The C70 replaces two models – the C70 Coupe and C70 Convertible – and has now become two cars in one, a four-seat convertible with a folding metal hardtop which retracts in 30 seconds.
It will be joined in June by an all-new S80 executive saloon, offering a choice of front and four-wheel drive, and later in the year by the C30 – a three-door hatchback to rival the Audi A3.
But Volvo’s first target is to convince potential buyers of the Audi A4 Cabriolet, BMW 3-series convertible and Saab 9-3 convertible to peruse the C70 brochure instead.
On sale in March, the C70 is tasked with growing Volvo’s share of the UK’s premium badge convertible market from its current 5% share.
Annual sales for the new model will be about 3,000 – nearly a thousand more than the previous C70s managed in their best year in 2001 and the second biggest market for the car globally after the US.
And it is fleets which will be key to helping Volvo gain more market share in a sector which has quadrupled in size in the past 10 years from under 5,000 sales annually to a peak of more than 20,000 in 2005.
Iain Howat, C70 product manager at Volvo Car UK, said: ‘The fleet opportunity is crucial for us to increase sales.
‘We expect the corporate mix to be as much as 50% for the new C70, compared with 30% for the previous versions.
‘The challenge is also to attract younger customers to the brand and get them to purchase with the heart and not the head.’
The average age of C70 buyers is currently 51 but Volvo expects the new version to bring this down to 43. The majority of these buyers will also have a family, so the C70’s ability to seat four adults will be key.
As well as being practical, the C70 will also find favour with those fleet managers who usually disregard convertibles because of the security implications of having a car with a fabric roof.
Thanks to its metal hardtop, the C70 is as theft resistant as any conventional coupe model.
When the C70 goes on sale in March there will be the choice of two petrol engines – a 2.4-litre five-cylinder with 170bhp and the turbocharged T5 with 220bhp. Both are available with the option of a five-speed Geartronic automatic gearbox.
Volvo has decided not to import the 140bhp version of the 2.4 engine to the UK because it doesn’t feel it has the necessary oomph to appeal in the sector.
However, later in the spring, it will also import the D5 five-cylinder turbodiesel, offering 180bhp. This is a reworked version of the D5 unit found in the S60 and V70, although it loses 5bhp in the C70 because of packaging problems under the bonnet.
Apparently there is not enough room in the engine bay for all the cooling components which give the D5 185bhp in the larger models, so some of the cooling has been lost and the engine detuned to cope.
Prices begin at a whisker over £26,000 for the 2.4 Sport and rise to £33,225 for the T5 SE Lux. This pitches the C70 at a comparable level with the A4 and 3-series at the entry-level, with Saab 9-3 prices starting at £25,000.
While the Volvo is pricey at the higher end of the range, it is well-equipped.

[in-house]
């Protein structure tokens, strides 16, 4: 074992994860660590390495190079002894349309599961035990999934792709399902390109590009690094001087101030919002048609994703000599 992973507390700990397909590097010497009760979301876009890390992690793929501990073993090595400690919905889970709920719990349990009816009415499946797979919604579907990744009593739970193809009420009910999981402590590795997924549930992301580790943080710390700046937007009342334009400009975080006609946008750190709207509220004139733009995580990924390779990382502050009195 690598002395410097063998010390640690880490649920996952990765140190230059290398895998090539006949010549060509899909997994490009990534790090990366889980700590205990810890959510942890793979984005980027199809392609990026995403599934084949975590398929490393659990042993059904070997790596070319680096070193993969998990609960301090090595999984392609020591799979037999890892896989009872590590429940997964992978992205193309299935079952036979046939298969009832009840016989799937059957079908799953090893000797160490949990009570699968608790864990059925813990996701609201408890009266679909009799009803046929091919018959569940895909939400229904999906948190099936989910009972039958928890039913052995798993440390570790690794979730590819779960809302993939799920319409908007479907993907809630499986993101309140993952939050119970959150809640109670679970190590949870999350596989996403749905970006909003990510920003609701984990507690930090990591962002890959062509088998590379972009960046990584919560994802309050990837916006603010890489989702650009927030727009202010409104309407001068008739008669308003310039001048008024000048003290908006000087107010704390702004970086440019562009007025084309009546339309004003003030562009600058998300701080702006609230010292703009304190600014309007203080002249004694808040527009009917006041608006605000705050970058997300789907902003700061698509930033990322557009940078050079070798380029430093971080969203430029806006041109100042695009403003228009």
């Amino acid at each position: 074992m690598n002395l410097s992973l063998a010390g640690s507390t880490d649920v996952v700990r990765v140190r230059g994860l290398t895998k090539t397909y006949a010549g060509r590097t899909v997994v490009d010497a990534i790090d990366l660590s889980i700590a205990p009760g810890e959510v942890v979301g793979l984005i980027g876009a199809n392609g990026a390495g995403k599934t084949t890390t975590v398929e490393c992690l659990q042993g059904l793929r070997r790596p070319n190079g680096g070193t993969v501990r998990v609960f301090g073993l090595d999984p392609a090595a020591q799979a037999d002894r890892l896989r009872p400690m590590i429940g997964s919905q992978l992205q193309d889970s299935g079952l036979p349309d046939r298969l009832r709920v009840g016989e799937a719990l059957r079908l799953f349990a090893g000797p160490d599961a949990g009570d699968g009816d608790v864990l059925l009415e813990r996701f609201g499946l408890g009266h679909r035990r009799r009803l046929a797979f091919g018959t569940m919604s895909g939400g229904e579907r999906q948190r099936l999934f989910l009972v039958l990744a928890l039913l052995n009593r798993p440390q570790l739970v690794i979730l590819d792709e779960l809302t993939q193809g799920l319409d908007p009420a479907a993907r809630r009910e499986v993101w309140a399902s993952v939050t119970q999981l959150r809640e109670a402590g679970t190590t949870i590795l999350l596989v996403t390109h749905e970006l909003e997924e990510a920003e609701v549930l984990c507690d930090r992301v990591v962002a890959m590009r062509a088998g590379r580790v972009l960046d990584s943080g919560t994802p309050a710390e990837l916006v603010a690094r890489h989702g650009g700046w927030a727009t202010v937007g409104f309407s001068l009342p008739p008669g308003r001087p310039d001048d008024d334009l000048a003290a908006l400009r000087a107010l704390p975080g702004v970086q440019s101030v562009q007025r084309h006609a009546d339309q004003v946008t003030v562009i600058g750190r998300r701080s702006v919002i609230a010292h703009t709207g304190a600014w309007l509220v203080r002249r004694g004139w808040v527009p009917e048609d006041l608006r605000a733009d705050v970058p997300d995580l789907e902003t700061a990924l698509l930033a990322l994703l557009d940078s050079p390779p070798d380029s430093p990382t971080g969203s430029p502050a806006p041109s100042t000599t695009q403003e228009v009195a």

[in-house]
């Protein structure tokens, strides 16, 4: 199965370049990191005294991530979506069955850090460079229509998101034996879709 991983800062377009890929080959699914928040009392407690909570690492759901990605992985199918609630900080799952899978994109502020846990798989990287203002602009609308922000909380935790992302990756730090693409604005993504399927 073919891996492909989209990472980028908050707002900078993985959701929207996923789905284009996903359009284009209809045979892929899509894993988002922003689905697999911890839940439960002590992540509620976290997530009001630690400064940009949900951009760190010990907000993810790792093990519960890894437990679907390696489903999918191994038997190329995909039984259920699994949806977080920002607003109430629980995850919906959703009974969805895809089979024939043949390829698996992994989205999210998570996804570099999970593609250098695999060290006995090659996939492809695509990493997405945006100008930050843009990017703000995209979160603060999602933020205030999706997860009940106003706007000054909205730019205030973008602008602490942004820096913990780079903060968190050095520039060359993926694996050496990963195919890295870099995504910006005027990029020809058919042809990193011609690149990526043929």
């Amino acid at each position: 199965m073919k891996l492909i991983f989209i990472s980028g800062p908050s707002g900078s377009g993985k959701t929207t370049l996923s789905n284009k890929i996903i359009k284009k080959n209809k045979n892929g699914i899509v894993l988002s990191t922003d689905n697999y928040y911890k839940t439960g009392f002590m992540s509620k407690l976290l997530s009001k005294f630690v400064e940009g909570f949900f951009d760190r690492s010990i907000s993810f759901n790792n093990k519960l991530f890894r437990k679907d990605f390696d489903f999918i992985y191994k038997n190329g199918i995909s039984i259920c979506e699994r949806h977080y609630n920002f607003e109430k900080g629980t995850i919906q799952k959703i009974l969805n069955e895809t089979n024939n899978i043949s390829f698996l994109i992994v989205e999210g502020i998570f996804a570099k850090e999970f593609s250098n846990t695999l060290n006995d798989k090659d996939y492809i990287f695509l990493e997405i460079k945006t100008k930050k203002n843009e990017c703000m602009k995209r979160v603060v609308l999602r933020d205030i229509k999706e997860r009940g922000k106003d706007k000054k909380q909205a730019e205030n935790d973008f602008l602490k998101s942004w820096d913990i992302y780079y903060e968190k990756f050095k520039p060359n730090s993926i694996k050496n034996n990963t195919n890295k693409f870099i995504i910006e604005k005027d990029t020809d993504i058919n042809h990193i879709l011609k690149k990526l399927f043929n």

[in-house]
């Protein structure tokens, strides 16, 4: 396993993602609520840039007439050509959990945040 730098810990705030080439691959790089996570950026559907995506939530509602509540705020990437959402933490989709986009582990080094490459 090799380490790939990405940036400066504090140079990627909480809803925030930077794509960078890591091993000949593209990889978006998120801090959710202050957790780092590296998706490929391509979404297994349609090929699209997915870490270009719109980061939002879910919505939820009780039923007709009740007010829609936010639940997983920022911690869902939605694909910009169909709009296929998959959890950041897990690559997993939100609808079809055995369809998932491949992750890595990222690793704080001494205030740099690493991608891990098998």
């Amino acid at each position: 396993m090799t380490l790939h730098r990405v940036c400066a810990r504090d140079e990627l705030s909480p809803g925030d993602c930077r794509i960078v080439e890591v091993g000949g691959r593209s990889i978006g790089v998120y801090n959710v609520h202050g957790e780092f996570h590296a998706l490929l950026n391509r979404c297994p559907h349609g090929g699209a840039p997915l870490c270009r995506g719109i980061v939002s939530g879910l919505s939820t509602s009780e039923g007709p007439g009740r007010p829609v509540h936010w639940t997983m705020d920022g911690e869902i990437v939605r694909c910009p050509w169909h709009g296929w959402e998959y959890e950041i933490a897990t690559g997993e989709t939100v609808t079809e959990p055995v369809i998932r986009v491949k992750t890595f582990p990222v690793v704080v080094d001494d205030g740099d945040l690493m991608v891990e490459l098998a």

All models come with 17-inch alloys, climate control, cruise control and the electric roof as standard, while SE versions add leather seats, wood trim, upgraded stereo and electric driver’s seat.
The SE Lux gains 18-inch alloys, rain-sensing wipers, an even better stereo and electric front passenger seat.
However, 18-inch alloys are a no-cost option in the lower models – the decision being made after consulting with fleet managers who said there were cost issues in having bigger alloys and lower profile tyres as standard, illustrating how Volvo really values fleet business for this car.
Behind the wheel
ALTHOUGH this section is entitled ‘Behind the wheel’, it’s worth having a stroll around the C70 before getting in.
This is a car which looks striking with either the roof up or down. Unusually for models such as this, the Volvo hasn’t got the bulbous bottom which is usually required to accommodate the roof mechanism. This is because the C70’s roof is a three-piece item which takes up less room when stowed. However, boot space isn’t brilliant – there is only room for a couple of soft bags when the roof is down.
At the front and back there are clear Volvo family styling cues, especially around the light units. The same thing is true inside, with familiar Volvo controls and the ‘floating’ centre console design first seen in the S40 and V50. Start the engine (only T5 petrols were available to test) and the trademark straight-five thrum is evident.
Then it’s a case of pushing the button to get the roof down, slotting the gearbox into Drive and heading off.
Although the T5 offers 220bhp it’s evident that the extra weight required for the roof and its electric motor mechanisms has blunted the engine’s normal offering.
Although the C70 isn’t slow, it doesn’t feel as fast as a T5 should. Perhaps the D5 diesel, with its far better torque figure, will improve matters.
Making a judgement on the C70’s driving dynamics is a little tricky as the test routes on the launch in Dubai were arrow straight – one section didn’t have a bend or corner for nearly 100 miles. But at cruising speeds with the roof down and wind deflector in place, conversation between driver and passenger is easy. It’s also very comfortable thanks to a supple ride and the engine’s low revs at motorway speeds.
THE C70 is a car to cruise around and be seen in and in this respect it excels. It’s a classy, clever car and the folding metal roof gives it an advantage against its fabric-roofed rivals.
|Max power (bhp/rpm):||170/6,000||220/5,000|
|Max torque (lb-ft/rpm):||170/4,400||236/1,500|
|Max speed (mph):||137 (134)||150 (146)|
|0-62mph (secs):||9.1 (10.0)||7.6 (8.0)|
|Fuel consumption (mpg):||31.4 (29.4)||31.0 (28.8)|
|CO2 emissions (g/km):||215 (229)||217 (234)|
Auto figures in brackets